New School Technology Meets Old School Technique: Intensity Modulated Proton Therapy and Laparoscopic Pelvic Sling Facilitate Safe and Efficacious Treatment of Pelvic Sarcoma

Hunter C. Gits, Eric J. Dozois, Matthew T. Houdek, Thanh P. Ho, Scott Heitaka Okuno, Rachael M. Guenzel, Laura A. McGrath, Alan J. Kraling, Jedediah E. Johnson, Scott C. Lester

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Purpose: Small bowel tolerance may be dose-limiting in the management of some pelvic and abdominal malignancies with curative-intent radiation therapy. Multiple techniques previously have been attempted to exclude the small bowel from the radiation field, including the surgical insertion of an absorbable mesh to serve as a temporary pelvic sling. This case highlights a clinically meaningful application of this technique with modern radiation therapy. Methods and Materials: A patient with locally invasive, unresectable high-grade sarcoma of the right pelvic vasculature was evaluated for definitive radiation therapy. The tumor immediately abutted the small bowel. The patient underwent laparoscopic placement of a mesh sling to retract the abutting small bowel and subsequently completed intensity modulated proton therapy. Results: The patient tolerated the mesh insertion procedure and radiation therapy well with no significant toxic effects. The combination approach achieved excellent dose metrics, and the patient has no evidence of progression 14 months out from treatment. Conclusions: The combination of mesh as a pelvic sling and proton radiation therapy enabled the application of a curative dose of radiation therapy and should be considered for patients in need of curative-intent radiation when the bowel is in close proximity to the target.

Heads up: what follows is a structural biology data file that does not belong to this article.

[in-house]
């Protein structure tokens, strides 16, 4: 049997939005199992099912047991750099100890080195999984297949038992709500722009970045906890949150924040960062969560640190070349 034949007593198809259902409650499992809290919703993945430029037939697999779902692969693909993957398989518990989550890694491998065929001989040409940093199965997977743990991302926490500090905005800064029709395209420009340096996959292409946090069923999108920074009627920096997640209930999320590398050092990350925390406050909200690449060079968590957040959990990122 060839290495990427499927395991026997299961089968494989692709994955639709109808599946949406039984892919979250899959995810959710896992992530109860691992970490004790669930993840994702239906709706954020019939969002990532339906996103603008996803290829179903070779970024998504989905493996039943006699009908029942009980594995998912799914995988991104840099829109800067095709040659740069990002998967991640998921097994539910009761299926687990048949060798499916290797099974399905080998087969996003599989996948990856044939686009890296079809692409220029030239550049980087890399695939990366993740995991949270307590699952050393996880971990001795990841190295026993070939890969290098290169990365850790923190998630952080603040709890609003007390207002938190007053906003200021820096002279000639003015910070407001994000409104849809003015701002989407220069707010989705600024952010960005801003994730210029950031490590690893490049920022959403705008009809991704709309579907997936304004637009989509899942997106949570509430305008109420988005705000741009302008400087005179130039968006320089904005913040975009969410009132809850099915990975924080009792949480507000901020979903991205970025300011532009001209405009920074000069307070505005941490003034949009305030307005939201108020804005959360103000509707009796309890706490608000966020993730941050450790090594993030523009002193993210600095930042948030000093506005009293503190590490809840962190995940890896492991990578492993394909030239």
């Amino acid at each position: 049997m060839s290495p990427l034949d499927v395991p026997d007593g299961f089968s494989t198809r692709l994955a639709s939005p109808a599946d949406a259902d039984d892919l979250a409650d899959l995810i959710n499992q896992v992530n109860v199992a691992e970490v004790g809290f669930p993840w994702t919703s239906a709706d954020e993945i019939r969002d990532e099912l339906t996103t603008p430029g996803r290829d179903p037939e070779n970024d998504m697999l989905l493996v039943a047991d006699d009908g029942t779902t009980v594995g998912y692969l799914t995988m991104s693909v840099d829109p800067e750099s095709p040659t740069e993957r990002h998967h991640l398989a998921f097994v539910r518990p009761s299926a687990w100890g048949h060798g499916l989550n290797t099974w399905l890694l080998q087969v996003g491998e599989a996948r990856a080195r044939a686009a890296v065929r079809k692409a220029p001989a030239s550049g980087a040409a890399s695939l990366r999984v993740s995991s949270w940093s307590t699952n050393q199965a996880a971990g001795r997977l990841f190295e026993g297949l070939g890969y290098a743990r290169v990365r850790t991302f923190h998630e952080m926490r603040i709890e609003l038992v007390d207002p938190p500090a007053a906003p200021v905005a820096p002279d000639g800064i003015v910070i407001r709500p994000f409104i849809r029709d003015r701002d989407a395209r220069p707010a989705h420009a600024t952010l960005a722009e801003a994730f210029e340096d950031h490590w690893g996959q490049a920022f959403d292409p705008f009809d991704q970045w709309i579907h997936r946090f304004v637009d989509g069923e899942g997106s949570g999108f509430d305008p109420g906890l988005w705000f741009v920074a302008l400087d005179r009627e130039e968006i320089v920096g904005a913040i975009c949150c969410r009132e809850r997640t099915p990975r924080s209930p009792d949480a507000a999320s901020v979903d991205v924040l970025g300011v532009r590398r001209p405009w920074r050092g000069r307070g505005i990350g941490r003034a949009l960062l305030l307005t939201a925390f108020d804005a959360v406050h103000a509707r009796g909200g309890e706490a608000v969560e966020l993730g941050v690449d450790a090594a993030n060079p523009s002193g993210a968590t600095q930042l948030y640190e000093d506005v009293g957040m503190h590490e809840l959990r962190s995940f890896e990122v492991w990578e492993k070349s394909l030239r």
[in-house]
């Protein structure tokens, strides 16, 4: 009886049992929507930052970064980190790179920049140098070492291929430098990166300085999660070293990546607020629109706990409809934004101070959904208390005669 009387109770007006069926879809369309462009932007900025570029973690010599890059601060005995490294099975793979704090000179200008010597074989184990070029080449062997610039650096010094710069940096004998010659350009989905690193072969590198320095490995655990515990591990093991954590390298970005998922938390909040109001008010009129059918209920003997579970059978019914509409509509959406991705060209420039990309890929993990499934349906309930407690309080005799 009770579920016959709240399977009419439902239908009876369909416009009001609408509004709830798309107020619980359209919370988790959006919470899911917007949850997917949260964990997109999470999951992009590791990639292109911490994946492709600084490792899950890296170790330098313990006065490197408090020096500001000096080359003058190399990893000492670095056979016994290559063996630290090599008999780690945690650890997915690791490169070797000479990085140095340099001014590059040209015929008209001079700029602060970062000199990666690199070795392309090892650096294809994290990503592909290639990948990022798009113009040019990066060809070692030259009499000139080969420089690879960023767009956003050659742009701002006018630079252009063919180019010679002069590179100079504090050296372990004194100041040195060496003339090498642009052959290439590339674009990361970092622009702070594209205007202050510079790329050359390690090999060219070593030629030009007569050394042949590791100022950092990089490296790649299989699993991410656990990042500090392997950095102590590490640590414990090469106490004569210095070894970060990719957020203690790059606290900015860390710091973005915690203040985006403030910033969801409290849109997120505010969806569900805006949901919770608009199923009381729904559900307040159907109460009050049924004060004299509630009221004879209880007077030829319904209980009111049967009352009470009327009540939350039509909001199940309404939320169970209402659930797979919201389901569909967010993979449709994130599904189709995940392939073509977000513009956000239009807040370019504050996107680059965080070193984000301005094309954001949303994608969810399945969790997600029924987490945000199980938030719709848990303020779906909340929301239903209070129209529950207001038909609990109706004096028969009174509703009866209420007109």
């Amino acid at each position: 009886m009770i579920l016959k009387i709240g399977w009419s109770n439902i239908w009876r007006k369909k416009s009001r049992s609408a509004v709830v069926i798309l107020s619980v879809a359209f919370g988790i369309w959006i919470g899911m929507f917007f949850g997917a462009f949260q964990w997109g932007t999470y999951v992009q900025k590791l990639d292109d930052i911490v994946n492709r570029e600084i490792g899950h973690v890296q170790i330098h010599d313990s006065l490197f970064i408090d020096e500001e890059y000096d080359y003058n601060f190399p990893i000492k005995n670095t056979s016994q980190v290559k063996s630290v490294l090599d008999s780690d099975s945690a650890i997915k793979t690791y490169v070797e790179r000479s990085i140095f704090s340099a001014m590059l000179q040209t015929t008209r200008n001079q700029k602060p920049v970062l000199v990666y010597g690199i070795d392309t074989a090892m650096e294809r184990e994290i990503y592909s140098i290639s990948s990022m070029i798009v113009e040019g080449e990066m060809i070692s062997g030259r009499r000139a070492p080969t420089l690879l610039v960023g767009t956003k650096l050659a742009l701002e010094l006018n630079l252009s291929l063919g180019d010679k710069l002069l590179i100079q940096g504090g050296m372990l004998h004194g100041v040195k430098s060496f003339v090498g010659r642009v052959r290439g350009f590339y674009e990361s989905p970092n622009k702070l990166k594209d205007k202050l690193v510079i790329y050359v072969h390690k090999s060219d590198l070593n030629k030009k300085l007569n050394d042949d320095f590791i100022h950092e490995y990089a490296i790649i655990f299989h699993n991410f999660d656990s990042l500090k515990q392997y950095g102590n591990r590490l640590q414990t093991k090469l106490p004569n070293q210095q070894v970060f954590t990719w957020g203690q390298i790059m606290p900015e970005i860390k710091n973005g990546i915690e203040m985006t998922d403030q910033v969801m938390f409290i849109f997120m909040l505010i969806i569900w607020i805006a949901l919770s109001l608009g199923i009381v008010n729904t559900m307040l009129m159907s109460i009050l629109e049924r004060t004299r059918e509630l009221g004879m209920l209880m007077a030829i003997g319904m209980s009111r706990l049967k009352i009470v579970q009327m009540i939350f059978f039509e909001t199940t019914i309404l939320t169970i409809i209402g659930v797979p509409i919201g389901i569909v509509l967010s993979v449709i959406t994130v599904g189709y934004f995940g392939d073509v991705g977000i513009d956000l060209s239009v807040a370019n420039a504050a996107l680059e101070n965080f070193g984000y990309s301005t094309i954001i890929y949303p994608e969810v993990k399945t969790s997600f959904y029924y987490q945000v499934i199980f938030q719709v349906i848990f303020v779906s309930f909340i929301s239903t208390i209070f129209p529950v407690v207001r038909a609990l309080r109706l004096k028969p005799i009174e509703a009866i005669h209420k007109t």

Original languageEnglish (US)
Article number101008
JournalAdvances in Radiation Oncology
Issue number6
StatePublished - Nov 1 2022

ASJC Scopus subject areas

  • Oncology
  • Radiology Nuclear Medicine and imaging

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